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Gospel, First Reading & Psalm


Second Reading


***Subscribe or Login for Full Access.***

GOSPEL, FIRST READING & PSALM TRANSCRIPT (Subscribe or Login for Full Transcript):

...we know from context that Jesus is not condemning all tradition because he himself elsewhere in the gospels commands his disciples to keep certain traditions. So for example in Matthew 23, I think this probably is the most helpful passage, in Matthew 23:1 Jesus says to the disciples:

The scribes and the Pharisees sit on Moses' seat; so practice and observe whatever they tell you, but not what they do; for they preach, but do not practice.

So for example, Jesus commands, in this case this is striking, he tells the disciples to follow the teachings of the Pharisees and scribes when they sit on Moses' seat. That means when they speak authoritatively from Moses, when they teach and interpret the Torah of Moses, but don't do what they do because they preach but they don’t practice. So don’t be hypocrites like them. So Jesus has a respect for Jewish tradition. He himself is going to follow it when they go down to the Temple to celebrate the Passover, for example, and he celebrates Passover with a glass of wine, right, a cup of wine. There's no mention of wine in the Old Testament for celebrating the Passover, it was part of Jewish tradition, but Jesus keeps that. So there are certain traditions that he exhorts the apostles to keep, but there are other traditions that undermine the commandments of God, like the Corban tradition, and those he says he rejects. Or other traditions which, like the washing of hands, which are neither here nor there, they don't matter at the end of the day because they don't get to the heart of the matter. Scholars use the word adiafora for that, they are incidentals, you can give them or you can take them, you can take them or leave them. Paul will say this in his letters to Romans for example.

But then there are certain traditions which are binding. And so again we interpret, whenever we look at a passage in the Bible, we interpret it in context and in 2 Thessalonians 2:15, Paul says to the Christians, “stand firm and hold fast to the traditions,” paradosis, same word Jesus uses, “which you have heard from us, whether by word of mouth or by letter.” So St. Paul, inspired by the Holy Spirit, elsewhere in the New Testament says we actually do have to keep the traditions, whether they’re written or they’re oral, as long as they’re from the apostles. So apostolic tradition has to be kept. So in essence, what's going on here is we need to make the distinction between a tradition of men which contradicts the word of God, Jesus condemns that, and an apostolic tradition which is guided by the Holy Spirit and given to the church as binding, whether in written or oral form. Those traditions we have to keep, right. Now you might think okay, well, how am I supposed to know which traditions are apostolic and which ones are man-made? Which ones are permanent and binding and which ones can be changed, or can be dispensed with? Well you know that by the living authority of the church herself. The reason Christ institutes a church with leaders like the apostles, Peter and James and John, is so that the living authorities, the apostles and their successors, can discern through the Holy Spirit what elements of Sacred Tradition are permanent and binding and what aspects of Christian life and worship are customs, or little “T” traditions, that can come and go.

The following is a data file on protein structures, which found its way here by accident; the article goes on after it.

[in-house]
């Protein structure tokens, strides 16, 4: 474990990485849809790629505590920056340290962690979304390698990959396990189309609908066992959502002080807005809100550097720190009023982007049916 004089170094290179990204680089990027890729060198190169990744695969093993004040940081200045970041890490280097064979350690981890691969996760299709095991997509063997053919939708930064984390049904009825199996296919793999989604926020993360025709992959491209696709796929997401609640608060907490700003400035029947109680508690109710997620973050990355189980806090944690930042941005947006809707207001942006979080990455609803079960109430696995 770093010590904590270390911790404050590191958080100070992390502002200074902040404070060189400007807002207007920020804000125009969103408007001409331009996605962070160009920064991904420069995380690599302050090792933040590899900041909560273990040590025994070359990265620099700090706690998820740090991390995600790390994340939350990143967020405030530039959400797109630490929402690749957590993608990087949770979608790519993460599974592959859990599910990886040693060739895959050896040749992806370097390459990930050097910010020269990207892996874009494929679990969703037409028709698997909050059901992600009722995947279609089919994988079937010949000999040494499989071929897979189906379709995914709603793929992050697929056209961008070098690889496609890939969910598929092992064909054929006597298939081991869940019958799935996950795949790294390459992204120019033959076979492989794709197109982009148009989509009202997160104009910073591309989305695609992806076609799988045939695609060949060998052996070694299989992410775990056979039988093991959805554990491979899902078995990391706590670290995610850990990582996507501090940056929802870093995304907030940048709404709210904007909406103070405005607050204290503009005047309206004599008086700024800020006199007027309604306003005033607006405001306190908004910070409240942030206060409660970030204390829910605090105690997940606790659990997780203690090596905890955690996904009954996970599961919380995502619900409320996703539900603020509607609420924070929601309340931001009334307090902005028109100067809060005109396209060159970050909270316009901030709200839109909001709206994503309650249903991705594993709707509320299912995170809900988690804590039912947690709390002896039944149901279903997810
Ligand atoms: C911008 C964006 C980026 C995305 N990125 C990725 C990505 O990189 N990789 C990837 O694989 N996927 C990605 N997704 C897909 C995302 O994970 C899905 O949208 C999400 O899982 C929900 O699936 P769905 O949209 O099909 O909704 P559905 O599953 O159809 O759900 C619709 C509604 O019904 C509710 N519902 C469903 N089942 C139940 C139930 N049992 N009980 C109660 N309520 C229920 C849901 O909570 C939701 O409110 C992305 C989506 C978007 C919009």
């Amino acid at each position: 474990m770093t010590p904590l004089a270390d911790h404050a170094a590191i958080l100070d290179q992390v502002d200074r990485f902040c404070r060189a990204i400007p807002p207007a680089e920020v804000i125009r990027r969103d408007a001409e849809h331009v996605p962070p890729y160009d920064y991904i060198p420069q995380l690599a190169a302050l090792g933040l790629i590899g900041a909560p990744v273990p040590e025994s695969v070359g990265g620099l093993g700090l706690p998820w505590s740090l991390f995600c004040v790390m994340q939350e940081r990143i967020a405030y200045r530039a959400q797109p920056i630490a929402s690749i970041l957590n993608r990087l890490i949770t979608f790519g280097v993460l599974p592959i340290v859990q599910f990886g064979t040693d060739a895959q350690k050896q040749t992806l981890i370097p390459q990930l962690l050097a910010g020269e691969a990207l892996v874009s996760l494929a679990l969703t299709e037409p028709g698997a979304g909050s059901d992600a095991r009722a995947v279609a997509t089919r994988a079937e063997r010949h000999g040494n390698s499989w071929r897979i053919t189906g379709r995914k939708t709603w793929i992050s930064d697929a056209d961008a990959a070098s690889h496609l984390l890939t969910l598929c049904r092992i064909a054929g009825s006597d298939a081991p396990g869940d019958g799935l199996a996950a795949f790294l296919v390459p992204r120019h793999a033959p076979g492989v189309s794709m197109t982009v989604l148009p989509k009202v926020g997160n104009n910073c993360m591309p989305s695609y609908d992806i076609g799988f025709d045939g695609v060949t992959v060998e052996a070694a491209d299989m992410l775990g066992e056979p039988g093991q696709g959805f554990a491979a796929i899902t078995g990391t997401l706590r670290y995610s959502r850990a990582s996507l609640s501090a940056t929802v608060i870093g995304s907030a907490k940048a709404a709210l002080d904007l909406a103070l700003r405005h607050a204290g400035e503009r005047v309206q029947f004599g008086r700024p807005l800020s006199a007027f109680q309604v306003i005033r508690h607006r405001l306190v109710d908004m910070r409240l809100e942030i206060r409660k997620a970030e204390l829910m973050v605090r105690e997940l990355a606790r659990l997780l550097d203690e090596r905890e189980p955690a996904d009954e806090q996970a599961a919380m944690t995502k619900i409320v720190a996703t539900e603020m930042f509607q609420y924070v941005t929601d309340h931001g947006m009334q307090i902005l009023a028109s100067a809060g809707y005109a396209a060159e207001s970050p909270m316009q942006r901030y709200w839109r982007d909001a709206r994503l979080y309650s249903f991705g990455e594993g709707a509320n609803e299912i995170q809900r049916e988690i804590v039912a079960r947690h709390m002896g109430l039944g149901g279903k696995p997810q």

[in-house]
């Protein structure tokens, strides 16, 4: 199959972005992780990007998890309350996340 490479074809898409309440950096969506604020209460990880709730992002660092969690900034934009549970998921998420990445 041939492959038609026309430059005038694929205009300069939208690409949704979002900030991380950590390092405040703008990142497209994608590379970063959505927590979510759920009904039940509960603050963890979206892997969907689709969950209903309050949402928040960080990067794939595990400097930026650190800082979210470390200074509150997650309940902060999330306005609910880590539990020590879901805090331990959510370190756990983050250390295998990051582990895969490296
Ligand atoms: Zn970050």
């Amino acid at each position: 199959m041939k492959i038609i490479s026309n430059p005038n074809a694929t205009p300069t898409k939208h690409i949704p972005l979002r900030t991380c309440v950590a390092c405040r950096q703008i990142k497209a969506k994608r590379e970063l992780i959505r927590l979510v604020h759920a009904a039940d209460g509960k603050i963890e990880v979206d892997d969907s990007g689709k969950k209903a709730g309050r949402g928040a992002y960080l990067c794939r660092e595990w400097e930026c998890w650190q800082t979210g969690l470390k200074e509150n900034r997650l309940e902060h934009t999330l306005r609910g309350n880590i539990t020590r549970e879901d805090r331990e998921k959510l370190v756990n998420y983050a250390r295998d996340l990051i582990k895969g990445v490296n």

So the best statement I know of this is from the Catechism of the Catholic Church. If you have the Catechism you can look at paragraph 83...

SECOND READING TRANSCRIPT (Subscribe or Login for Full Transcript):

...And we’re beginning a journey through one of my favorite letters in the New testament, and that is the letter of James.

So without any further ado, we’re going to dive into the second reading for this 22nd Sunday. It’s from the first letter — or not the first letter, the only letter — from James in the New Testament, chapter 1. The lectionary here gives us an excerpted passage from verses 17-18, 21-22, and then it skips on down to 27. So I’m going to work through those with you here, and then we’ll try to unpack them and shed some light on them. So the reading says this...